• Develop a single shared standard for fair treatment of vulnerable customers, which makes explicit reference to the needs of customers with cancer and other serious illness.
  • Establish a monitoring and evaluation framework, with progress reported annually against this new single industry vulnerability standard.


What can be done to support the banking sector?

  • The FCA should provide clarity about how it expects banks to show that they are delivering improved outcomes for their vulnerable customers and how this will be assessed using regulatory tools and powers.
  • The Government should amend the Financial Services and Markets Act 2000 to create a requirement on the FCA to set out a reasonable duty of care for financial services providers to exercise towards their customers.


No Small Change Report: February 2017

Hands opening an envelope

In February 2017, we published a report, No Small Change [PDF, 2.5 MB]. Our report provides an insight into the significant financial impact of cancer and how it can affect people’s physical and mental wellbeing. It outlines what governments, health bodies and the financial services industry should do to help people face the financial impact of cancer.

What we are calling for

  • People affected by cancer to be made aware of the financial impact of cancer and signposted to the appropriate financial information, guidance, or advice at key points in their journey.
  • The benefits system to operate effectively and to provide an adequate level of support for people affected by cancer.
  • The banking and insurance sectors to do more to ensure their customers with cancer have consistently positive outcomes.

Find out more about our campaign to Make Money One Less Worry.


The financial impact of cancer in the devolved nations


Financial Support for cancer patients has always been at the forefront of Macmillan’s work in Scotland. We are currently partnered with the Scottish Government and local councils to provide Financial and Benefits Advice at the five cancer centres in Aberdeen, Inverness, Dundee, Glasgow and Edinburgh.

With new welfare powers being devolved to the Scottish Parliament we will campaign to ensure that cancer patients get the benefits they are entitled to in as efficient a manner as possible.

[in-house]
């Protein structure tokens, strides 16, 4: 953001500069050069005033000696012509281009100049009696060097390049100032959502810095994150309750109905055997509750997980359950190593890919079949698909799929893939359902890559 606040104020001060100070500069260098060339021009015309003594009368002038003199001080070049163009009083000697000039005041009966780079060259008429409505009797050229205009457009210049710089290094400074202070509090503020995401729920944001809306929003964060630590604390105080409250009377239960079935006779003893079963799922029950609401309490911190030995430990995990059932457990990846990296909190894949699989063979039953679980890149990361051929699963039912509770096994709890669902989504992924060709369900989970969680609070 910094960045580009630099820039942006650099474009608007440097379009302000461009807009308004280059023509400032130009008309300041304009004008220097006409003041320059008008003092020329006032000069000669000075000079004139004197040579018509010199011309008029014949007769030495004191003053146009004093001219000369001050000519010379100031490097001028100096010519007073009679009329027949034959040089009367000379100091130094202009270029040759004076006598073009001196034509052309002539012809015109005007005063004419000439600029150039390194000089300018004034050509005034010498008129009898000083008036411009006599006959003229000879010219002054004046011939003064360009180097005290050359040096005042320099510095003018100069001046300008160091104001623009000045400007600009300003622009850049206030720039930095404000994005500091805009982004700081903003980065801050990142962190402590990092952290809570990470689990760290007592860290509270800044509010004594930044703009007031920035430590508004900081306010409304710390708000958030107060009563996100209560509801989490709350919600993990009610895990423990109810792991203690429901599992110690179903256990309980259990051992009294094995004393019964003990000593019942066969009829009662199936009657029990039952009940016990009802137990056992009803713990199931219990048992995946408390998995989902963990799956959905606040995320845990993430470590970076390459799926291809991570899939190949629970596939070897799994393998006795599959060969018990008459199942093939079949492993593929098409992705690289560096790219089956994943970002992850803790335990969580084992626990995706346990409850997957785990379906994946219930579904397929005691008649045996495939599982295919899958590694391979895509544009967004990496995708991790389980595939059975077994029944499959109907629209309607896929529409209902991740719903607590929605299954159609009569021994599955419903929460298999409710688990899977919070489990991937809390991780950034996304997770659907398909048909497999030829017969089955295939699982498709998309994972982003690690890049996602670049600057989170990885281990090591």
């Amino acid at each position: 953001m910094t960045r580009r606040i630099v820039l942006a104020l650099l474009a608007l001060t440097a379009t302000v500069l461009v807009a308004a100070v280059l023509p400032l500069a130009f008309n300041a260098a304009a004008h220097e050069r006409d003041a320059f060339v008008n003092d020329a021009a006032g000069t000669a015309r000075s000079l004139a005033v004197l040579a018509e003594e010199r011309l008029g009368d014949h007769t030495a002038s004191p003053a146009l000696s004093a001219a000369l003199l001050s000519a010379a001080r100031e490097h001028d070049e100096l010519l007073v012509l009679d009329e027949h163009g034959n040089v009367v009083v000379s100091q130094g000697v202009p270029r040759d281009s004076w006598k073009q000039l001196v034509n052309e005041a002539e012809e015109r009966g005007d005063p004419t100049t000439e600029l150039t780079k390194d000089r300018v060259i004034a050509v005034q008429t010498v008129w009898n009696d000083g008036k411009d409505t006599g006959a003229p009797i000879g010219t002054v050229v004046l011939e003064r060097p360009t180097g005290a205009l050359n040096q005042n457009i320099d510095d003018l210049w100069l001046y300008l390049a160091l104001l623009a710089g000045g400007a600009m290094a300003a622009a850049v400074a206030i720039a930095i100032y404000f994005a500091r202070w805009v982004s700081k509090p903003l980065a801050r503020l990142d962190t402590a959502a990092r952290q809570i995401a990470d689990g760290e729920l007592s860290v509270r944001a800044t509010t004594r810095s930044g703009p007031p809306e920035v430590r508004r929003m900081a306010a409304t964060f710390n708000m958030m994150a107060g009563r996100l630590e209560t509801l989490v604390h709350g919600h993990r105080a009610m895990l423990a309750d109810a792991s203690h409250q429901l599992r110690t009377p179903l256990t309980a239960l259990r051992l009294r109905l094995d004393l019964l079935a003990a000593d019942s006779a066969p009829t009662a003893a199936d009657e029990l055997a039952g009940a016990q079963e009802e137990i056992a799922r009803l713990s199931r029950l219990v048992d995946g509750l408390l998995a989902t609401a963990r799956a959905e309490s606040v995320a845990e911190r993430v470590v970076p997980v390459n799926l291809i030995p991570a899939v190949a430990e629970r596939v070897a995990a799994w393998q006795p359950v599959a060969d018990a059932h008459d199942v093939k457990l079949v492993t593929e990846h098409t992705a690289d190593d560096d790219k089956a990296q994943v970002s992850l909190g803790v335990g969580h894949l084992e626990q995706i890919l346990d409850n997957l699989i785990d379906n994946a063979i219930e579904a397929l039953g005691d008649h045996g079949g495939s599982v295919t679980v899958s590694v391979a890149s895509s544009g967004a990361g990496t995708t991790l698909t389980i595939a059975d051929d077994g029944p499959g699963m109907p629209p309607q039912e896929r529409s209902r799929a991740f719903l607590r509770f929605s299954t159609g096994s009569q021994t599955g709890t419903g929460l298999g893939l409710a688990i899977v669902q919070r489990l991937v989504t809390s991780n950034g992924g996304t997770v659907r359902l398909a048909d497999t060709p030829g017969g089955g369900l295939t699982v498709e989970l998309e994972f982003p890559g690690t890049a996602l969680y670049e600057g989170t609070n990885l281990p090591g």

Wales / Cymru

We know from our research and from speaking to people affected by cancer that finances and the cost of cancer is an increasing issue for people in Wales. Only a quarter of people with cancer discuss their financial situation with a health or social care professional. 

We believe that each person who receives a cancer diagnosis should be offered the opportunity to access welfare benefits advice to ensure stress and anxiety around their finances is minimised.

Arian a Chanser

Gwyddom trwy ein hymchwil ac wrth siarad â phobl sydd wedi cael eu heffeithio gan ganser fod cyllid a chost canser yn broblem gynyddol i bobl yng Nghymru. Dim ond chwarter y bobl sydd â chanser sydd yn trafod eu sefyllfa ariannol gyda gweithiwr iechyd neu ofal cymdeithasol proffesiynol.

Credwn y dylai pob person sydd yn cael diagnosis o ganser gael cyfle i gael cyngor am fudd-daliadau lles er mwyn lleihau’r straen a’r pryder yn ymwneud â’u sefyllfa ariannol.


Northern Ireland

The Northern Ireland Welfare Reform Act was passed in November 2015 and the introduction of changes to working age benefits are now underway. This could have an impact on the financial support received by people affected by cancer. We consider it vitally important that people with cancer are supported through these changes and do not lose out on much needed income.

Currently, more than 1 in 4 people of working age receive no information about getting financial help when undergoing treatment for cancer in Northern Ireland. Macmillan is committed to making sure that everyone affected by cancer is signposted to appropriate support and receives the benefits they are entitled to.


Key UK reports

A collection of our UK key reports are available to download below. Please see nation specific resources above.

Tick the document name to select. Then click ‘Download selected’ to download